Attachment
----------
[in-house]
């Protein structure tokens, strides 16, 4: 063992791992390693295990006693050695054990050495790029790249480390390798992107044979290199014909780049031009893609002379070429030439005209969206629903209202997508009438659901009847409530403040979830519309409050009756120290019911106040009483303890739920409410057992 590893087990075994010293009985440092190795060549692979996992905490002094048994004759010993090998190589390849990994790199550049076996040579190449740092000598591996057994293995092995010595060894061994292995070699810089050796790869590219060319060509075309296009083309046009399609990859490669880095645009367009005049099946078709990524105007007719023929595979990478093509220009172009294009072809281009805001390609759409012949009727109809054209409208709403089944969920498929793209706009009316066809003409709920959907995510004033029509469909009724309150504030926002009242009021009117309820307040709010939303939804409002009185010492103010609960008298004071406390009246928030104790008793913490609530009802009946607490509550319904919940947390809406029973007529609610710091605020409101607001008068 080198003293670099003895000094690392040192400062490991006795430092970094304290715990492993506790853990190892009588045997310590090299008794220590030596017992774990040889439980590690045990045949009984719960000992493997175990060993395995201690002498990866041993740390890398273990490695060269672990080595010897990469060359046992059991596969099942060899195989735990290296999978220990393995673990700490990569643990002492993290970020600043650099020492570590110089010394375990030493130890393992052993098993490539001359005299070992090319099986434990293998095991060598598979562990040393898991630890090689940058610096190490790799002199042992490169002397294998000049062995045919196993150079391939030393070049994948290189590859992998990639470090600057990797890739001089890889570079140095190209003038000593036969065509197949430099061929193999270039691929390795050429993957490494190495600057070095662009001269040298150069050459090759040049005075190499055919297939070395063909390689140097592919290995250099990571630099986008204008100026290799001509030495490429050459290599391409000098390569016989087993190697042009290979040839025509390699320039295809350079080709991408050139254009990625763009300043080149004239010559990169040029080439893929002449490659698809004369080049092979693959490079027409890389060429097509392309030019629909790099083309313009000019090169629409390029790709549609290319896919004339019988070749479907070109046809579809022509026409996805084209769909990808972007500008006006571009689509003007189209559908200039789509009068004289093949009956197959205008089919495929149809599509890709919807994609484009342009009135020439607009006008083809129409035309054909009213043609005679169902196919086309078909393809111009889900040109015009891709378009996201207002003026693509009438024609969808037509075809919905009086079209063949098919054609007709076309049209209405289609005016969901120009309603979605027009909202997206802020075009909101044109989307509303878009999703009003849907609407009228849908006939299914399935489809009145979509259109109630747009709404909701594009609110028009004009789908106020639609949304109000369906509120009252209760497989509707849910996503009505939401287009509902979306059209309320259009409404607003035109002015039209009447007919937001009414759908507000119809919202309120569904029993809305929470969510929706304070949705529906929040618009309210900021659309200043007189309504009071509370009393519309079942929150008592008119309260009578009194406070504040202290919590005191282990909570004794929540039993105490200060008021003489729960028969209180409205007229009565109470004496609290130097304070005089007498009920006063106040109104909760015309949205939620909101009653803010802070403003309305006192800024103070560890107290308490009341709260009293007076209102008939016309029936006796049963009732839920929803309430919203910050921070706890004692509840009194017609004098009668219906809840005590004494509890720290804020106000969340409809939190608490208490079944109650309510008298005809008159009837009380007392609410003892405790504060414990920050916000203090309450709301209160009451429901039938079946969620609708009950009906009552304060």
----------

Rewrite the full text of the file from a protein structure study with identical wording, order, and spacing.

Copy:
[in-house]
């Protein structure tokens, strides 16, 4: 063992791992390693295990006693050695054990050495790029790249480390390798992107044979290199014909780049031009893609002379070429030439005209969206629903209202997508009438659901009847409530403040979830519309409050009756120290019911106040009483303890739920409410057992 590893087990075994010293009985440092190795060549692979996992905490002094048994004759010993090998190589390849990994790199550049076996040579190449740092000598591996057994293995092995010595060894061994292995070699810089050796790869590219060319060509075309296009083309046009399609990859490669880095645009367009005049099946078709990524105007007719023929595979990478093509220009172009294009072809281009805001390609759409012949009727109809054209409208709403089944969920498929793209706009009316066809003409709920959907995510004033029509469909009724309150504030926002009242009021009117309820307040709010939303939804409002009185010492103010609960008298004071406390009246928030104790008793913490609530009802009946607490509550319904919940947390809406029973007529609610710091605020409101607001008068 080198003293670099003895000094690392040192400062490991006795430092970094304290715990492993506790853990190892009588045997310590090299008794220590030596017992774990040889439980590690045990045949009984719960000992493997175990060993395995201690002498990866041993740390890398273990490695060269672990080595010897990469060359046992059991596969099942060899195989735990290296999978220990393995673990700490990569643990002492993290970020600043650099020492570590110089010394375990030493130890393992052993098993490539001359005299070992090319099986434990293998095991060598598979562990040393898991630890090689940058610096190490790799002199042992490169002397294998000049062995045919196993150079391939030393070049994948290189590859992998990639470090600057990797890739001089890889570079140095190209003038000593036969065509197949430099061929193999270039691929390795050429993957490494190495600057070095662009001269040298150069050459090759040049005075190499055919297939070395063909390689140097592919290995250099990571630099986008204008100026290799001509030495490429050459290599391409000098390569016989087993190697042009290979040839025509390699320039295809350079080709991408050139254009990625763009300043080149004239010559990169040029080439893929002449490659698809004369080049092979693959490079027409890389060429097509392309030019629909790099083309313009000019090169629409390029790709549609290319896919004339019988070749479907070109046809579809022509026409996805084209769909990808972007500008006006571009689509003007189209559908200039789509009068004289093949009956197959205008089919495929149809599509890709919807994609484009342009009135020439607009006008083809129409035309054909009213043609005679169902196919086309078909393809111009889900040109015009891709378009996201207002003026693509009438024609969808037509075809919905009086079209063949098919054609007709076309049209209405289609005016969901120009309603979605027009909202997206802020075009909101044109989307509303878009999703009003849907609407009228849908006939299914399935489809009145979509259109109630747009709404909701594009609110028009004009789908106020639609949304109000369906509120009252209760497989509707849910996503009505939401287009509902979306059209309320259009409404607003035109002015039209009447007919937001009414759908507000119809919202309120569904029993809305929470969510929706304070949705529906929040618009309210900021659309200043007189309504009071509370009393519309079942929150008592008119309260009578009194406070504040202290919590005191282990909570004794929540039993105490200060008021003489729960028969209180409205007229009565109470004496609290130097304070005089007498009920006063106040109104909760015309949205939620909101009653803010802070403003309305006192800024103070560890107290308490009341709260009293007076209102008939016309029936006796049963009732839920929803309430919203910050921070706890004692509840009194017609004098009668219906809840005590004494509890720290804020106000969340409809939190608490208490079944109650309510008298005809008159009837009380007392609410003892405790504060414990920050916000203090309450709301209160009451429901039938079946969620609708009950009906009552304060």